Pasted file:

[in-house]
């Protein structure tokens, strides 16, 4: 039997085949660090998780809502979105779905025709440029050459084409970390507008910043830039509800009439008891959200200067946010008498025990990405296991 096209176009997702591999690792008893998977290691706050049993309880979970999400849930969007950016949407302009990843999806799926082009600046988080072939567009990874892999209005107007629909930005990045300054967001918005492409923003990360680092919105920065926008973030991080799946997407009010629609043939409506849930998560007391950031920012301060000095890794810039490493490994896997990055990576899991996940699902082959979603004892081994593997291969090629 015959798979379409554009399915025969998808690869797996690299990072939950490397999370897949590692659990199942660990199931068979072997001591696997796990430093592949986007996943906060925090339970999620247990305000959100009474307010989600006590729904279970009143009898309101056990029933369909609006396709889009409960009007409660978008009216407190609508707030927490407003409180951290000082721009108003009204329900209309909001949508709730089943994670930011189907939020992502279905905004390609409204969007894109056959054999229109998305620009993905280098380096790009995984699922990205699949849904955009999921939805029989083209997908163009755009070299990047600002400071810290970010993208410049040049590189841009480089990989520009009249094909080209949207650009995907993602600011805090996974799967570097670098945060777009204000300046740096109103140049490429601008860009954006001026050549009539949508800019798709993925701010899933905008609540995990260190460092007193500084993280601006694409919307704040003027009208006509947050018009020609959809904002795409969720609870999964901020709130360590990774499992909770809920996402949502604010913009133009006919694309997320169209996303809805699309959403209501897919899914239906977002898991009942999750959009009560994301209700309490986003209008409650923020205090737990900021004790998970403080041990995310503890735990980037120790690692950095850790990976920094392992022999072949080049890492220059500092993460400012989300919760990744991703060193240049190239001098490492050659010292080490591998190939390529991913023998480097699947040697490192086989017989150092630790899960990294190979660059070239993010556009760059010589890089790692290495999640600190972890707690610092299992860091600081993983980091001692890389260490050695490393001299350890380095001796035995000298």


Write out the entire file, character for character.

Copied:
[in-house]
């Protein structure tokens, strides 16, 4: 039997085949660090998780809502979105779905025709440029050459084409970390507008910043830039509800009439008891959200200067946010008498025990990405296991 096209176009997702591999690792008893998977290691706050049993309880979970999400849930969007950016949407302009990843999806799926082009600046988080072939567009990874892999209005107007629909930005990045300054967001918005492409923003990360680092919105920065926008973030991080799946997407009010629609043939409506849930998560007391950031920012301060000095890794810039490493490994896997990055990576899991996940699902082959979603004892081994593997291969090629 015959798979379409554009399915025969998808690869797996690299990072939950490397999370897949590692659990199942660990199931068979072997001591696997796990430093592949986007996943906060925090339970999620247990305000959100009474307010989600006590729904279970009143009898309101056990029933369909609006396709889009409960009007409660978008009216407190609508707030927490407003409180951290000082721009108003009204329900209309909001949508709730089943994670930011189907939020992502279905905004390609409204969007894109056959054999229109998305620009993905280098380096790009995984699922990205699949849904955009999921939805029989083209997908163009755009070299990047600002400071810290970010993208410049040049590189841009480089990989520009009249094909080209949207650009995907993602600011805090996974799967570097670098945060777009204000300046740096109103140049490429601008860009954006001026050549009539949508800019798709993925701010899933905008609540995990260190460092007193500084993280601006694409919307704040003027009208006509947050018009020609959809904002795409969720609870999964901020709130360590990774499992909770809920996402949502604010913009133009006919694309997320169209996303809805699309959403209501897919899914239906977002898991009942999750959009009560994301209700309490986003209008409650923020205090737990900021004790998970403080041990995310503890735990980037120790690692950095850790990976920094392992022999072949080049890492220059500092993460400012989300919760990744991703060193240049190239001098490492050659010292080490591998190939390529991913023998480097699947040697490192086989017989150092630790899960990294190979660059070239993010556009760059010589890089790692290495999640600190972890707690610092299992860091600081993983980091001692890389260490050695490393001299350890380095001796035995000298």